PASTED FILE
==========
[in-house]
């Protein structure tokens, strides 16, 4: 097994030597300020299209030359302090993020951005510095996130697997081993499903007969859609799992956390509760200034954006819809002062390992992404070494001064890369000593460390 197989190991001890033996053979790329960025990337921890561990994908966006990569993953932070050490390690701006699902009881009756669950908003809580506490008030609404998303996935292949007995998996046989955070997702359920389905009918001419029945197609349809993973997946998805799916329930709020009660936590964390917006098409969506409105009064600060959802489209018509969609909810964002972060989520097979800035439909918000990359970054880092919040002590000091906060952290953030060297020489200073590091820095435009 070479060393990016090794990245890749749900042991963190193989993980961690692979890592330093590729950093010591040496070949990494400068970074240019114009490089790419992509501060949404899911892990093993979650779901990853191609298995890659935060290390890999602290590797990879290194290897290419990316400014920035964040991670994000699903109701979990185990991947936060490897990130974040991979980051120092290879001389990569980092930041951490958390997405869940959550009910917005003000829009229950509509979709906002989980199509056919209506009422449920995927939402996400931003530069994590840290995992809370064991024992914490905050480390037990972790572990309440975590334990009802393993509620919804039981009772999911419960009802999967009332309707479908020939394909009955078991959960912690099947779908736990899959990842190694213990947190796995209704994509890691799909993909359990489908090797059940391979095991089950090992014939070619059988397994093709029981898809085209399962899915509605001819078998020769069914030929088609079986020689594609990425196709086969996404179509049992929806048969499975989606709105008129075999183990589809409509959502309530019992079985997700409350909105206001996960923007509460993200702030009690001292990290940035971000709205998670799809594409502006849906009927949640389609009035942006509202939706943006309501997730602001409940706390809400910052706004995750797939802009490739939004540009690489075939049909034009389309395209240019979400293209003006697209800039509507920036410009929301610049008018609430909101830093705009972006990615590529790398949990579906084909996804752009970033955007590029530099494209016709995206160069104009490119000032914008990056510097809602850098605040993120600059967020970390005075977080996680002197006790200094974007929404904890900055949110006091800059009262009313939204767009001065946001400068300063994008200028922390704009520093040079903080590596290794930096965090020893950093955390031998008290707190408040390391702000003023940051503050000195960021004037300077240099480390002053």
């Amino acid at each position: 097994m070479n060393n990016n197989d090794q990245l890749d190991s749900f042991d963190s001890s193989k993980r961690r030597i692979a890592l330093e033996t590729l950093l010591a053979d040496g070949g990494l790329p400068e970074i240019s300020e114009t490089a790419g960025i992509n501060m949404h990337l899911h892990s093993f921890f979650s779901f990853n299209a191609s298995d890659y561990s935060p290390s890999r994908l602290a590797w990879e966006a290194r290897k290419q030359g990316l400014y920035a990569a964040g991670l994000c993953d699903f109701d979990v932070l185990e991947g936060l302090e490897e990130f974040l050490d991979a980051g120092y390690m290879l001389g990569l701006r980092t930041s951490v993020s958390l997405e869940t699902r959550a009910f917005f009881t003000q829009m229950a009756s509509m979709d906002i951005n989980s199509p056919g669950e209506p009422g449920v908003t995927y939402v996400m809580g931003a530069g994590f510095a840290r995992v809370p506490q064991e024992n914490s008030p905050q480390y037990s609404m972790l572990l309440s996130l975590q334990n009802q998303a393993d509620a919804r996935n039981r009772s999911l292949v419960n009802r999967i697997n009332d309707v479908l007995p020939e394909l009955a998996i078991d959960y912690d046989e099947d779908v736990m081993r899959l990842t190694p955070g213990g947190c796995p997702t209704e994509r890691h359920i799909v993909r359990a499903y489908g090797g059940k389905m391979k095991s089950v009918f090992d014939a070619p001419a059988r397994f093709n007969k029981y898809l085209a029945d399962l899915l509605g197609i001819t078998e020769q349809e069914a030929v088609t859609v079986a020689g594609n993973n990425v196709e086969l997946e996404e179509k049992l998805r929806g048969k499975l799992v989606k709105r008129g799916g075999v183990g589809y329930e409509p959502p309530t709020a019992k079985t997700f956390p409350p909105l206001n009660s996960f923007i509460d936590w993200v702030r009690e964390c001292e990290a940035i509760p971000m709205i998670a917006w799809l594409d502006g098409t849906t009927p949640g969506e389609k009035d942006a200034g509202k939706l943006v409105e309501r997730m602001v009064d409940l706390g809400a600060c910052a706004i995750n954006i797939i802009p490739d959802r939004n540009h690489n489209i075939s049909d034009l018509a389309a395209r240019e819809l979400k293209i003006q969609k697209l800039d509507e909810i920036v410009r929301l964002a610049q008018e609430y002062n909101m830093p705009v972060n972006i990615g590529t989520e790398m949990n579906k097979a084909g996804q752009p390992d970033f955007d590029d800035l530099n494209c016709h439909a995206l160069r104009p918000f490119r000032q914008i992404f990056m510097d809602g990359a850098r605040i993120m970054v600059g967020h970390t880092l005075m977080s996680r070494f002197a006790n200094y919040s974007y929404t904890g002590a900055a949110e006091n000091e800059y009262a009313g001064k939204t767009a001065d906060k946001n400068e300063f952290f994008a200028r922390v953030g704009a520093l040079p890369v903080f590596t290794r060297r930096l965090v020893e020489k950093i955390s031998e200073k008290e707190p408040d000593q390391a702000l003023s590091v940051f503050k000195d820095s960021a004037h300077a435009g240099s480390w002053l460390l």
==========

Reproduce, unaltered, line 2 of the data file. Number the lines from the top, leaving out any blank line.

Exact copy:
């Protein structure tokens, strides 16, 4: 097994030597300020299209030359302090993020951005510095996130697997081993499903007969859609799992956390509760200034954006819809002062390992992404070494001064890369000593460390 197989190991001890033996053979790329960025990337921890561990994908966006990569993953932070050490390690701006699902009881009756669950908003809580506490008030609404998303996935292949007995998996046989955070997702359920389905009918001419029945197609349809993973997946998805799916329930709020009660936590964390917006098409969506409105009064600060959802489209018509969609909810964002972060989520097979800035439909918000990359970054880092919040002590000091906060952290953030060297020489200073590091820095435009 070479060393990016090794990245890749749900042991963190193989993980961690692979890592330093590729950093010591040496070949990494400068970074240019114009490089790419992509501060949404899911892990093993979650779901990853191609298995890659935060290390890999602290590797990879290194290897290419990316400014920035964040991670994000699903109701979990185990991947936060490897990130974040991979980051120092290879001389990569980092930041951490958390997405869940959550009910917005003000829009229950509509979709906002989980199509056919209506009422449920995927939402996400931003530069994590840290995992809370064991024992914490905050480390037990972790572990309440975590334990009802393993509620919804039981009772999911419960009802999967009332309707479908020939394909009955078991959960912690099947779908736990899959990842190694213990947190796995209704994509890691799909993909359990489908090797059940391979095991089950090992014939070619059988397994093709029981898809085209399962899915509605001819078998020769069914030929088609079986020689594609990425196709086969996404179509049992929806048969499975989606709105008129075999183990589809409509959502309530019992079985997700409350909105206001996960923007509460993200702030009690001292990290940035971000709205998670799809594409502006849906009927949640389609009035942006509202939706943006309501997730602001409940706390809400910052706004995750797939802009490739939004540009690489075939049909034009389309395209240019979400293209003006697209800039509507920036410009929301610049008018609430909101830093705009972006990615590529790398949990579906084909996804752009970033955007590029530099494209016709995206160069104009490119000032914008990056510097809602850098605040993120600059967020970390005075977080996680002197006790200094974007929404904890900055949110006091800059009262009313939204767009001065946001400068300063994008200028922390704009520093040079903080590596290794930096965090020893950093955390031998008290707190408040390391702000003023940051503050000195960021004037300077240099480390002053």